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Review: What children say about children's books

  • Story Highlights
  • Children offer their takes on recent children's book releases
  • Among subjects: U.S. electoral process, turning the world orange
  • Children have blunt opinions, pro or con
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(CNN) -- Ask an adult what makes a children's book appealing, and she might talk about the colorful artwork, the clever storytelling or the lessons imparted.

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In the "Supernatural Rubber Chicken" series, a magical bird grants wishes to children.

Ask a child what makes a children's book appealing, and she might say, "It is weird and happy!"

Obviously, children and adults have different ideas about what makes a good children's book.

Children can be the biggest boosters of children's books, asking to read them (or have them read) dozens of times.

Or they can be the cruelest critics, dismissing them to go play with toys -- or turning the book into a crayon-covered, ripped-page toy in its own right.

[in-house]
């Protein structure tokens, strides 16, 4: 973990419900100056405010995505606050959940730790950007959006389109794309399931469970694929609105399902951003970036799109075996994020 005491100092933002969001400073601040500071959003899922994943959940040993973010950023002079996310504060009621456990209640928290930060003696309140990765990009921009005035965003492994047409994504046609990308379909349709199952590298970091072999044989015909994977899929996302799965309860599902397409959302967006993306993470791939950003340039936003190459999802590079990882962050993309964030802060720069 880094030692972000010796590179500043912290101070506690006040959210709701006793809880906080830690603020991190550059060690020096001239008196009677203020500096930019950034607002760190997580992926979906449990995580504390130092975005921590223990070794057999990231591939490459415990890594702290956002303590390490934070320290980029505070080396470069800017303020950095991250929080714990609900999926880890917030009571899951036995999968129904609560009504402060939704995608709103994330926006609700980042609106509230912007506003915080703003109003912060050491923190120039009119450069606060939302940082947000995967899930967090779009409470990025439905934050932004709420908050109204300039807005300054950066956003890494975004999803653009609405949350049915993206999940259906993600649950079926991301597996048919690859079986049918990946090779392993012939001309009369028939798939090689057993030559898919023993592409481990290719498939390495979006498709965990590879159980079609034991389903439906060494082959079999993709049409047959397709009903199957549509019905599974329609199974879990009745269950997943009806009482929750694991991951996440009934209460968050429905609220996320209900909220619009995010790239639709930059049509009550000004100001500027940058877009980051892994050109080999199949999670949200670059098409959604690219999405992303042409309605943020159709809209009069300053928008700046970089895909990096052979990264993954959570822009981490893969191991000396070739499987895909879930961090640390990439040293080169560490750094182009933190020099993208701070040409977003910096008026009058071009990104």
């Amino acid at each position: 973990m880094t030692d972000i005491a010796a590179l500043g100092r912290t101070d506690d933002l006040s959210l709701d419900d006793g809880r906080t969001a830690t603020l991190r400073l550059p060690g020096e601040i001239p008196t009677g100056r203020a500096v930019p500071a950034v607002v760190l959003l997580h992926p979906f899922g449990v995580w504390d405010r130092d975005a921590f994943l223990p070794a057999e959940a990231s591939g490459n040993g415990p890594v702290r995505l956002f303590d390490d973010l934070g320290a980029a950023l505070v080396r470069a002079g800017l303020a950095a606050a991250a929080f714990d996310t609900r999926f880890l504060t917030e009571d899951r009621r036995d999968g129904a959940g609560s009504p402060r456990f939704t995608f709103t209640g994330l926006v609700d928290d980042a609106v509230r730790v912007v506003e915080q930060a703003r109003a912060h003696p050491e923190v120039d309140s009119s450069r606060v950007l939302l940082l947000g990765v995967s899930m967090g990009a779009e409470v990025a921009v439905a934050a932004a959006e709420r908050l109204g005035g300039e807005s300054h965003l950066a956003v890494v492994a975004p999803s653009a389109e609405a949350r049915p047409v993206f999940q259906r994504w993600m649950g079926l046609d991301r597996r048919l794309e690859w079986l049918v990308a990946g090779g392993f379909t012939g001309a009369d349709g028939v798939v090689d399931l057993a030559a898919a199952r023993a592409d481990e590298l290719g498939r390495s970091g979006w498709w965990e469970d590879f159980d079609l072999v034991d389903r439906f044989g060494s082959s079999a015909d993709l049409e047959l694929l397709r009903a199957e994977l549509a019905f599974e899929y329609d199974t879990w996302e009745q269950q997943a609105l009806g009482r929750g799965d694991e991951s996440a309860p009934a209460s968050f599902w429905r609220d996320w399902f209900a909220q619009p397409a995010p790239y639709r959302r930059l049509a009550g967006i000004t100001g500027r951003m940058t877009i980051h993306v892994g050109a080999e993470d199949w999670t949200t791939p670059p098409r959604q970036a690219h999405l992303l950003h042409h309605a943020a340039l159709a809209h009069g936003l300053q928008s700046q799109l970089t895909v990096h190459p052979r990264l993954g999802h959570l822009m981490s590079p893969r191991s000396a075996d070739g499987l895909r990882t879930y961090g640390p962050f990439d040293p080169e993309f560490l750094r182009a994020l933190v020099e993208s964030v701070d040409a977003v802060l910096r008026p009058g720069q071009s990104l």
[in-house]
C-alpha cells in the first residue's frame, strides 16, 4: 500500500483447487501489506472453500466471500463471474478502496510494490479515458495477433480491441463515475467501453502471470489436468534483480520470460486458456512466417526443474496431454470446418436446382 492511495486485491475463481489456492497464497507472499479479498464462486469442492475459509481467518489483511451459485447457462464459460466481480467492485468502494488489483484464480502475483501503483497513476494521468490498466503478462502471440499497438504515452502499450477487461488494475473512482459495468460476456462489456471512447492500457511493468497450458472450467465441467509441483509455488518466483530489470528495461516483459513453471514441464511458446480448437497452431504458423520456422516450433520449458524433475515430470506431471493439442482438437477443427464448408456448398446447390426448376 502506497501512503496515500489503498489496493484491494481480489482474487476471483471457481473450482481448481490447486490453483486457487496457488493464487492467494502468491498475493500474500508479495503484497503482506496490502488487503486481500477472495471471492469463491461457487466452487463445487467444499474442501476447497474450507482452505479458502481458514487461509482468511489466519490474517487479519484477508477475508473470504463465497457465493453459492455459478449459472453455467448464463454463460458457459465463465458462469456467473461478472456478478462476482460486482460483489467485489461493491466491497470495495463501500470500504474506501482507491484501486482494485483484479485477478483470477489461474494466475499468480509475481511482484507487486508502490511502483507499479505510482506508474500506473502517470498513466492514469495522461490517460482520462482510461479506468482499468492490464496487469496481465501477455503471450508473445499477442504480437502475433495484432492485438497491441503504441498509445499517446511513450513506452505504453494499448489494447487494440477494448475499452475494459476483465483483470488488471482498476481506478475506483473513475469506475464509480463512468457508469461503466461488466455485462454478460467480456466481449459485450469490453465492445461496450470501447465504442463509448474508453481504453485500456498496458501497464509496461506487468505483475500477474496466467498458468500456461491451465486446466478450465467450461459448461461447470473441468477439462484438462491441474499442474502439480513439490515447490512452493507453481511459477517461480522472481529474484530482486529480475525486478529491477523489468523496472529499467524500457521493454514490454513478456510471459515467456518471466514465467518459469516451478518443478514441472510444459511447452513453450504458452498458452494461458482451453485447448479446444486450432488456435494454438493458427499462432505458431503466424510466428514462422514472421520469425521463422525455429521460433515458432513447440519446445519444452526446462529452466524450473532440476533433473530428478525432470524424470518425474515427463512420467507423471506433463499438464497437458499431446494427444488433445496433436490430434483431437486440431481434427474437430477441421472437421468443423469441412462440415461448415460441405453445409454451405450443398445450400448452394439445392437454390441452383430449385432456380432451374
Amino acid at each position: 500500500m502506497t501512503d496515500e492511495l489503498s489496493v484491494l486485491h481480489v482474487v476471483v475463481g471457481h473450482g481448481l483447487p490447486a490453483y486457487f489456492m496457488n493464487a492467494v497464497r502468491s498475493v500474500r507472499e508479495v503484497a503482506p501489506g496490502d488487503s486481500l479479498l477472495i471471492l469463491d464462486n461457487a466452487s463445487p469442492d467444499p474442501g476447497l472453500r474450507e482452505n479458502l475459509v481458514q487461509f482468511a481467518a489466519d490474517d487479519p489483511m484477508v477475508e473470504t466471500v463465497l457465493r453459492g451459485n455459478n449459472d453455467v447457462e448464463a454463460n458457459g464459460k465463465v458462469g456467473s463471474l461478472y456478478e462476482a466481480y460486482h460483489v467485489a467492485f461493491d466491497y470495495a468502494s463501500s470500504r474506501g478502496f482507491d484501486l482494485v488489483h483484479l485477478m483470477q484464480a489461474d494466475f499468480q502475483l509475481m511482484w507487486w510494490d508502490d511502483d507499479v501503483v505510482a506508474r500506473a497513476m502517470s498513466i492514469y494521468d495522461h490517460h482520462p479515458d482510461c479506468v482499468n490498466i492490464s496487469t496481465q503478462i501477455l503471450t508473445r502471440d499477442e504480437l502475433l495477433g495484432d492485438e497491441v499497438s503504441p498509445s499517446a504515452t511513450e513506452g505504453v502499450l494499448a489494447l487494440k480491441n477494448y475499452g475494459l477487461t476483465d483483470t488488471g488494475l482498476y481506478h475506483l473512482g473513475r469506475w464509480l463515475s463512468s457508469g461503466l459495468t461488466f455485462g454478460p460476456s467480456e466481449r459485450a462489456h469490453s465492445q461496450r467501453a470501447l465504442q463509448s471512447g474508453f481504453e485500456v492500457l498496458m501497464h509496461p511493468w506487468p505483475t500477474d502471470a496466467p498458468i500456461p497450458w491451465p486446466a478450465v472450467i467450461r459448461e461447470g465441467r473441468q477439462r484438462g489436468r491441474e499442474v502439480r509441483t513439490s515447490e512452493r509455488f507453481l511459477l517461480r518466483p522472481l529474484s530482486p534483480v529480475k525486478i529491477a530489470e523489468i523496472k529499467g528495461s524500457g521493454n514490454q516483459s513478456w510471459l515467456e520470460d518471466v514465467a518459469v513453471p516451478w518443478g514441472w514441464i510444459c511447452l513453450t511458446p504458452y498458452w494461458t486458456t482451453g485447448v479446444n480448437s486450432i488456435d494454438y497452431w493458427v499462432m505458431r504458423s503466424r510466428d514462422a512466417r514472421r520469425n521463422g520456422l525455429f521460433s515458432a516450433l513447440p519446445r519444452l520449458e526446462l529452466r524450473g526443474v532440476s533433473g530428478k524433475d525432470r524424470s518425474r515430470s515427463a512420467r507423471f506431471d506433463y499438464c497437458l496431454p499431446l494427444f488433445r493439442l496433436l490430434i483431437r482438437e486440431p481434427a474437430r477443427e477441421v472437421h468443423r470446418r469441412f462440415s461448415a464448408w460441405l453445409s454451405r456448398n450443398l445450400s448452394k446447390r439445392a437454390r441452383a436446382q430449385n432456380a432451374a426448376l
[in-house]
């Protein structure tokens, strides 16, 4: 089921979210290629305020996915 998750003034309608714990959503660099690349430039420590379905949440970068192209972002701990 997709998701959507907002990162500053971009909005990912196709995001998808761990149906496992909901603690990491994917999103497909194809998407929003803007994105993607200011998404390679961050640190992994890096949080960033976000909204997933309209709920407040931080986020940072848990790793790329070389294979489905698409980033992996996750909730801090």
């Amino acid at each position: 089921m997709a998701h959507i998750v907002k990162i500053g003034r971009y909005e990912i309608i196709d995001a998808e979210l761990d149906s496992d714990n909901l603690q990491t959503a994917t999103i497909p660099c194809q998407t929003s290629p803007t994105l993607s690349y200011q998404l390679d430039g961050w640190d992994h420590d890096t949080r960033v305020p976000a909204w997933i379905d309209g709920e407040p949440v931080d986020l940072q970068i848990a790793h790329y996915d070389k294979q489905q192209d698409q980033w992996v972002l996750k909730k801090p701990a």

So, as has done in the past, we decided to ask some children what they think of some recent children's book releases. Listen to children review some "weird" and "wacky" books »

Our panel included 8-year-old Andrew Oglesby, who will enter third grade at a suburban Atlanta, Georgia, school in the fall; Rosa Williams, 6, who recently finished kindergarten; and Kaya Wheatley, 5, who will enter elementary school in the fall. All three are children of employees.

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The trio previously reviewed books in December 2007. Click here for that story.


Among the books they review: "See How They Run," a primer on the electoral process by Susan E. Goodman and Elwood H. Smith; "Rosa," a biography of civil rights pioneer Rosa Parks by poet Nikki Giovanni; "Otto's Orange Day," a fanciful tale of a world turned orange by Frank Cammuso and Jay Lynch; and "Mimi," a story about a lost bug by Carol Baicker-McKee.

Naturally, the floor is open to more reviews. Go to and submit your own reviews of children's books -- or review our reviewers.

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